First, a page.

Why should you become a restaurant manager?
If you're looking for an exciting role in the hospitality sector, a career as a restaurant manager could be perfect for you
There's nothing I love more than being on the floor in the buzz of a busy restaurant
Whether you're employed by an independent restaurant or one of the big chains, it's a challenging and sometimes highly pressured position. Perhaps because of this, it can also be very rewarding and fulfilling.
'There is so much variation within my role, from people management to driving sales to making and serving drinks,' says Maddy Connor, general manager at Las Iguanas in Leeds. 'I get to meet lots of new people, both customers and colleagues.'
Develop your own team
The role of a restaurant manager (or general manager) is to oversee operations and ensure that customers enjoy the dining experience. Your duties may vary depending on the size and type of establishment that you're working in.
Edona Zeka is general manager of the Waterloo branch of burger chain Byron. She says she has been given lots of independence to run her branch as if it were her own business. 'My core focus at Byron is creating, building, and developing my team. We're very passionate about ensuring our teams are engaged, happy and that they look after their customers.'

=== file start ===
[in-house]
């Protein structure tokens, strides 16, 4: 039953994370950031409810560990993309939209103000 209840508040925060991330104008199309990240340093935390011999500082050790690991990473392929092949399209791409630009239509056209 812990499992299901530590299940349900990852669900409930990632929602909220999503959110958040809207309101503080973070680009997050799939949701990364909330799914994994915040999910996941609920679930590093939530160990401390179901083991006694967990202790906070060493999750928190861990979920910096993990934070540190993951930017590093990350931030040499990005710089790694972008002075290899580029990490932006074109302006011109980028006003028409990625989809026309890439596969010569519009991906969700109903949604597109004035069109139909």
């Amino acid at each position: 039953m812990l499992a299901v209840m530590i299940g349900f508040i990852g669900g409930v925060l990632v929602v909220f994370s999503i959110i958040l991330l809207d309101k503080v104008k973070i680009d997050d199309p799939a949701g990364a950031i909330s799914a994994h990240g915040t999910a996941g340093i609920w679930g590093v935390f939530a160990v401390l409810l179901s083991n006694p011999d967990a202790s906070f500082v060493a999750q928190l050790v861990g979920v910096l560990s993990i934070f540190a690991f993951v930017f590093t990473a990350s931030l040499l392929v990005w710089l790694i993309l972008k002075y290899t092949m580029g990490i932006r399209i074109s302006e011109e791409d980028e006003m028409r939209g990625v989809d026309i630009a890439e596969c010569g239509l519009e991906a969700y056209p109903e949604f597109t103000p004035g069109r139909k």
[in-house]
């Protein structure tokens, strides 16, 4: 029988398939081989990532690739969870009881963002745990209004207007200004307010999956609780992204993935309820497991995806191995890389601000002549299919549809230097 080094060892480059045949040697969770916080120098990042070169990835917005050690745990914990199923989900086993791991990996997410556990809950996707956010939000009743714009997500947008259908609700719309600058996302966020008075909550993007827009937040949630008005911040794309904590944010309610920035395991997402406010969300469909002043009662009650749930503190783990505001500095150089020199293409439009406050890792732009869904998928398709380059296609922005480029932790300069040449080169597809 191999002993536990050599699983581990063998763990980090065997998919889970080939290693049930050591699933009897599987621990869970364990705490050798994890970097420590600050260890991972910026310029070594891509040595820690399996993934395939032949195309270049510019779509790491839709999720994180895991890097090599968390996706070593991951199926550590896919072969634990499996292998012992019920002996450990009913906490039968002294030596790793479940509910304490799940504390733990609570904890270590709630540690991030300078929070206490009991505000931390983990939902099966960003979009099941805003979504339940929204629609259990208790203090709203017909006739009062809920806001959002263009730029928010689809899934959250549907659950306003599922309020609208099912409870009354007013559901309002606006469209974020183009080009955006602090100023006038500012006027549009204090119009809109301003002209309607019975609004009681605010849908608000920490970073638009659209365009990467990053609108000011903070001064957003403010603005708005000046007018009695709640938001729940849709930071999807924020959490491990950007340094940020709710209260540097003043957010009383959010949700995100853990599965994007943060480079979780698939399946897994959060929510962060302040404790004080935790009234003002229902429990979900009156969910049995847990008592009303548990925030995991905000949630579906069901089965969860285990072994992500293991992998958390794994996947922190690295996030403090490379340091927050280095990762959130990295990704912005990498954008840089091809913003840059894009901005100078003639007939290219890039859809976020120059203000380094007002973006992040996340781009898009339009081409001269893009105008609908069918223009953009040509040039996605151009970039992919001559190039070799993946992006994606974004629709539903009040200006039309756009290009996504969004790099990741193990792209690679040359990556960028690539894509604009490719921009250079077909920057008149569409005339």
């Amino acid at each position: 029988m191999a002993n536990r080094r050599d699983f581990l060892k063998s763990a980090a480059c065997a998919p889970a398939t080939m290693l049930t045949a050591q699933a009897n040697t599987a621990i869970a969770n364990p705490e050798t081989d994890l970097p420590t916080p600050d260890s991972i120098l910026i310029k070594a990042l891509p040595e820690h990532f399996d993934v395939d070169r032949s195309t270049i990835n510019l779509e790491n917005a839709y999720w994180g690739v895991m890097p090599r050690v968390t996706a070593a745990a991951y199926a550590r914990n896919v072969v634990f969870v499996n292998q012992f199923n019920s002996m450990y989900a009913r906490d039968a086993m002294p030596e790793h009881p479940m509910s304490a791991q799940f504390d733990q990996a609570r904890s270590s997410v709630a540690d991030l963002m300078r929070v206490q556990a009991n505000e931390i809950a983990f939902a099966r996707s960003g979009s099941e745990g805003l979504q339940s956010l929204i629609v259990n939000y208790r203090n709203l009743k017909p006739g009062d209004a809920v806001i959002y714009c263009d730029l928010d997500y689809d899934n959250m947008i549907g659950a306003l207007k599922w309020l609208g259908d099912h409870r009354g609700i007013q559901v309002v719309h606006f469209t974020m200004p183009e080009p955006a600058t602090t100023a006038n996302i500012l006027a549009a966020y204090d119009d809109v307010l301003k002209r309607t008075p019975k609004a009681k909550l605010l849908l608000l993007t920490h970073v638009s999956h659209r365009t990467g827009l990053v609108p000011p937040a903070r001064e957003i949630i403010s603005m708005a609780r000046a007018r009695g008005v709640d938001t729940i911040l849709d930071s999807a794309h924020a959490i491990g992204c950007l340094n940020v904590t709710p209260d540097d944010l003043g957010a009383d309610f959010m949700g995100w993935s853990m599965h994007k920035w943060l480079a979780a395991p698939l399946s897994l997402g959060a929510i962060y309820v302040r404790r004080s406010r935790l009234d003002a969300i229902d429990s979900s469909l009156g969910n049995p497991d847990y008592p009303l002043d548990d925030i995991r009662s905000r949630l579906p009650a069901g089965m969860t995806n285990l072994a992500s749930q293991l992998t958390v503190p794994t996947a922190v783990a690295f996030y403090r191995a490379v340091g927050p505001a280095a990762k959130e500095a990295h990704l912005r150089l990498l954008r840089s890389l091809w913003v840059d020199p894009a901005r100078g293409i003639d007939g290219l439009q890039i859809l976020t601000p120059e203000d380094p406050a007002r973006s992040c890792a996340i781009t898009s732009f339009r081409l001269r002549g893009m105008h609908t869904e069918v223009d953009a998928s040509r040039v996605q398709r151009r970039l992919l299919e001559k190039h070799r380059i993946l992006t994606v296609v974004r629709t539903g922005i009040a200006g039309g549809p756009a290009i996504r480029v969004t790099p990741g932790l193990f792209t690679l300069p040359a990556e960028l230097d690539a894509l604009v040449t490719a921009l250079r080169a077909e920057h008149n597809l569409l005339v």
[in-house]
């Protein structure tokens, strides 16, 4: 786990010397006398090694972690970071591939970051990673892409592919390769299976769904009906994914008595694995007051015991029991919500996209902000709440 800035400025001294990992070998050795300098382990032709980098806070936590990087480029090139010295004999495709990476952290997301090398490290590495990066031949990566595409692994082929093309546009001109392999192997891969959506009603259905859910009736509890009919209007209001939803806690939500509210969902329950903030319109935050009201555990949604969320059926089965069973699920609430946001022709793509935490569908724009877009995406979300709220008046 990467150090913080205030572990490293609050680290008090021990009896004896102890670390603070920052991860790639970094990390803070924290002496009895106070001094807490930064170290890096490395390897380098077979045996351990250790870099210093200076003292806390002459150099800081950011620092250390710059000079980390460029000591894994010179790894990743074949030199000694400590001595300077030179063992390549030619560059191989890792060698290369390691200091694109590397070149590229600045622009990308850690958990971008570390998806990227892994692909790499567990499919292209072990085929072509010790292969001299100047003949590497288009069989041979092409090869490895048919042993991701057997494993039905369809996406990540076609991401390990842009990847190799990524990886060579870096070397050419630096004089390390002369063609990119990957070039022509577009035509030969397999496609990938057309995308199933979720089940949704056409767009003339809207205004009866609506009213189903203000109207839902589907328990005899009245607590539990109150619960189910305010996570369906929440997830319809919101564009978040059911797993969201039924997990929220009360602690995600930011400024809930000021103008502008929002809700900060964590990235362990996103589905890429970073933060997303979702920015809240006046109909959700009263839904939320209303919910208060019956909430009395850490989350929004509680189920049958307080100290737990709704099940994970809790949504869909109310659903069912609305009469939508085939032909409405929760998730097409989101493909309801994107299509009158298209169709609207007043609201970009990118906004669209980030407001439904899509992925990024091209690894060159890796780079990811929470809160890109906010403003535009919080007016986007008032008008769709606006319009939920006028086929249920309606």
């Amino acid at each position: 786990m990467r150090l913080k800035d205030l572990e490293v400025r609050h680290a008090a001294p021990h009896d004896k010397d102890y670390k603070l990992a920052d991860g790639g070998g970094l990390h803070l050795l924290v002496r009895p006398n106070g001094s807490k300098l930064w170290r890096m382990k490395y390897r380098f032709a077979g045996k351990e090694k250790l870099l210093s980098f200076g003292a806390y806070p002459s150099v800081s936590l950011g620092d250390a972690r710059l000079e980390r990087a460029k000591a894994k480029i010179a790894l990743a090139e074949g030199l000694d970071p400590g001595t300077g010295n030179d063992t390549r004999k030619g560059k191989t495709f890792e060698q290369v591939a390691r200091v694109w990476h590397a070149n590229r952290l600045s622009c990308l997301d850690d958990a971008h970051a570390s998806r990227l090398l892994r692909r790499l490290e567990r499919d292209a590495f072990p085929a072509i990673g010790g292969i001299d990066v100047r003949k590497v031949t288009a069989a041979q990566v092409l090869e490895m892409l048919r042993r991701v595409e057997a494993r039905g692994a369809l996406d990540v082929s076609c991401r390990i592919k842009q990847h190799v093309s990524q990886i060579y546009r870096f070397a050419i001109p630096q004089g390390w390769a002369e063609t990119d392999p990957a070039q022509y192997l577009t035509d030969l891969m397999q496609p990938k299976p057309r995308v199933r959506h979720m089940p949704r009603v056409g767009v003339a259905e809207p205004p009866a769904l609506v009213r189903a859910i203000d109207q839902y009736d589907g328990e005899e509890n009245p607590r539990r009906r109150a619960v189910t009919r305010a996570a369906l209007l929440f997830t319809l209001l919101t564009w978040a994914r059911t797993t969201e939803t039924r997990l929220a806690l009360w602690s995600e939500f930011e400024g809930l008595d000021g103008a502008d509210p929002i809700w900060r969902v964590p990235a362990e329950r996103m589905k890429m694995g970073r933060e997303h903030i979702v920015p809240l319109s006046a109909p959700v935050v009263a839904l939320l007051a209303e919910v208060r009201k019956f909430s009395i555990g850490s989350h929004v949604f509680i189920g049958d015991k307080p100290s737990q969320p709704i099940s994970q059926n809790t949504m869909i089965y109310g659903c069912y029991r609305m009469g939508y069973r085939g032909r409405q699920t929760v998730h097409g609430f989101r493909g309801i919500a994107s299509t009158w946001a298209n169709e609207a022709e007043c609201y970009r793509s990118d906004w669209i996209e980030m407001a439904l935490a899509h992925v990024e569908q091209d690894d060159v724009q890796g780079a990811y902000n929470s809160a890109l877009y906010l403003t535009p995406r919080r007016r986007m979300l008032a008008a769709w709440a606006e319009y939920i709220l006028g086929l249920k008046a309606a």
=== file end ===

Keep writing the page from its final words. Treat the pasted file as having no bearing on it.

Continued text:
Don't be fooled by the 'manager' title - you won't spend your week behind a desk. 'As a general manager, I'm never stuck in the office 9am to 5pm,' explains Edona. 'My role is customer-facing and there's nothing I love more than being on the floor in the buzz of a busy restaurant.'
Even with the freedom she's allowed, there's always somebody ready to provide advice or guidance when necessary. 'The level of support I get from everyone is incredible. Anyone you call on jumps to help - from my fellow restaurant general managers to the head office team in London. There's no divide between the office team and the restaurants, which is a refreshing change.'
What does Edona enjoy most about working at Byron? 'While it's a big company and a well-known brand, it feels like an independent. It's very people oriented.'
Likewise, Maddy says that at Las Iguanas she has been able to contribute new ideas, and establish herself within her restaurant and the company as a whole. She adds, 'Our staff have the chance to enter bar or kitchen competitions, with the winner taking home big prizes as well as getting their dish or drink onto our ever evolving menu.'
Opportunities for progression
Making your way up the career ladder to restaurant manager within one of the major chains is a realistic prospect. For example, Maddy started out as a bartender while at university. She went full time when she finished her studies before enrolling on the Las Iguanas manager in training programme.
'For me it was an obvious choice,' she says. 'Even when I was studying I found that Las Iguanas as a brand and an employer really appealed to me on lots of levels. It's such an exciting and rewarding company to be a part of.'